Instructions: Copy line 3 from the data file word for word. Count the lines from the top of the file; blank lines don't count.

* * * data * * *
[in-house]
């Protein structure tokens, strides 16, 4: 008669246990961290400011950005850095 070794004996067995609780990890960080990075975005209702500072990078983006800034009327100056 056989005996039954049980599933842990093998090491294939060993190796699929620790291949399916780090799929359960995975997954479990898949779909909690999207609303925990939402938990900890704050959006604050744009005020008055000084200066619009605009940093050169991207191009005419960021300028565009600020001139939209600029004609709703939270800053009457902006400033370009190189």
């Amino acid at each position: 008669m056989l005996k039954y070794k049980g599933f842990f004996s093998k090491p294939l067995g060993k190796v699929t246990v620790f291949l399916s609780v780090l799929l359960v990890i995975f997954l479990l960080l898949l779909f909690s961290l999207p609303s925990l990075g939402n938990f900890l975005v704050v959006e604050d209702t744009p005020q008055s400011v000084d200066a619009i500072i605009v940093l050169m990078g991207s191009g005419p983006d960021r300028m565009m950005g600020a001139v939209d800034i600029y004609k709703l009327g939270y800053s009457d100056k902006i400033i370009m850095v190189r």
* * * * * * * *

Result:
């Amino acid at each position: 008669m056989l005996k039954y070794k049980g599933f842990f004996s093998k090491p294939l067995g060993k190796v699929t246990v620790f291949l399916s609780v780090l799929l359960v990890i995975f997954l479990l960080l898949l779909f909690s961290l999207p609303s925990l990075g939402n938990f900890l975005v704050v959006e604050d209702t744009p005020q008055s400011v000084d200066a619009i500072i605009v940093l050169m990078g991207s191009g005419p983006d960021r300028m565009m950005g600020a001139v939209d800034i600029y004609k709703l009327g939270y800053s009457d100056k902006i400033i370009m850095v190189r």